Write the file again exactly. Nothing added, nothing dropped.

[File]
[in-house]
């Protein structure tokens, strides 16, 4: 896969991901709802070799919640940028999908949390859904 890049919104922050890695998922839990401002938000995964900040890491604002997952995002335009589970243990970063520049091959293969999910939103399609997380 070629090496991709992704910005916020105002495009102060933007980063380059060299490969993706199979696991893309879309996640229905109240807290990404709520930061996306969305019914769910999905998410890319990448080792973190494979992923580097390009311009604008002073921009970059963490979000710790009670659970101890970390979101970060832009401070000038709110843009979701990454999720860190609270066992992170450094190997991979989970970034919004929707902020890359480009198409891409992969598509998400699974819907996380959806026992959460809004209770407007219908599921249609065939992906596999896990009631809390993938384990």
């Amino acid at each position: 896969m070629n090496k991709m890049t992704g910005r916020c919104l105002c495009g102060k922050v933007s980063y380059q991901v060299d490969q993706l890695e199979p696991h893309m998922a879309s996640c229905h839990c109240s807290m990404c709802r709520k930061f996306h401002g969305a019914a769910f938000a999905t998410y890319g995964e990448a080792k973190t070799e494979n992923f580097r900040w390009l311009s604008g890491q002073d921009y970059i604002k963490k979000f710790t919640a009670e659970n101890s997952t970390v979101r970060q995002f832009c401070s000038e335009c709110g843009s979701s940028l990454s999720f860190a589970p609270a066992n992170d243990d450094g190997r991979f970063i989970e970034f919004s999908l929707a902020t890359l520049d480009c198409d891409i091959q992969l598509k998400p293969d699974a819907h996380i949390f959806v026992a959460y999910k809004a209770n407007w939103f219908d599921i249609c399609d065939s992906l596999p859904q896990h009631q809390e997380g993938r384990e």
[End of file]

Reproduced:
[in-house]
């Protein structure tokens, strides 16, 4: 896969991901709802070799919640940028999908949390859904 890049919104922050890695998922839990401002938000995964900040890491604002997952995002335009589970243990970063520049091959293969999910939103399609997380 070629090496991709992704910005916020105002495009102060933007980063380059060299490969993706199979696991893309879309996640229905109240807290990404709520930061996306969305019914769910999905998410890319990448080792973190494979992923580097390009311009604008002073921009970059963490979000710790009670659970101890970390979101970060832009401070000038709110843009979701990454999720860190609270066992992170450094190997991979989970970034919004929707902020890359480009198409891409992969598509998400699974819907996380959806026992959460809004209770407007219908599921249609065939992906596999896990009631809390993938384990």
């Amino acid at each position: 896969m070629n090496k991709m890049t992704g910005r916020c919104l105002c495009g102060k922050v933007s980063y380059q991901v060299d490969q993706l890695e199979p696991h893309m998922a879309s996640c229905h839990c109240s807290m990404c709802r709520k930061f996306h401002g969305a019914a769910f938000a999905t998410y890319g995964e990448a080792k973190t070799e494979n992923f580097r900040w390009l311009s604008g890491q002073d921009y970059i604002k963490k979000f710790t919640a009670e659970n101890s997952t970390v979101r970060q995002f832009c401070s000038e335009c709110g843009s979701s940028l990454s999720f860190a589970p609270a066992n992170d243990d450094g190997r991979f970063i989970e970034f919004s999908l929707a902020t890359l520049d480009c198409d891409i091959q992969l598509k998400p293969d699974a819907h996380i949390f959806v026992a959460y999910k809004a209770n407007w939103f219908d599921i249609c399609d065939s992906l596999p859904q896990h009631q809390e997380g993938r384990e």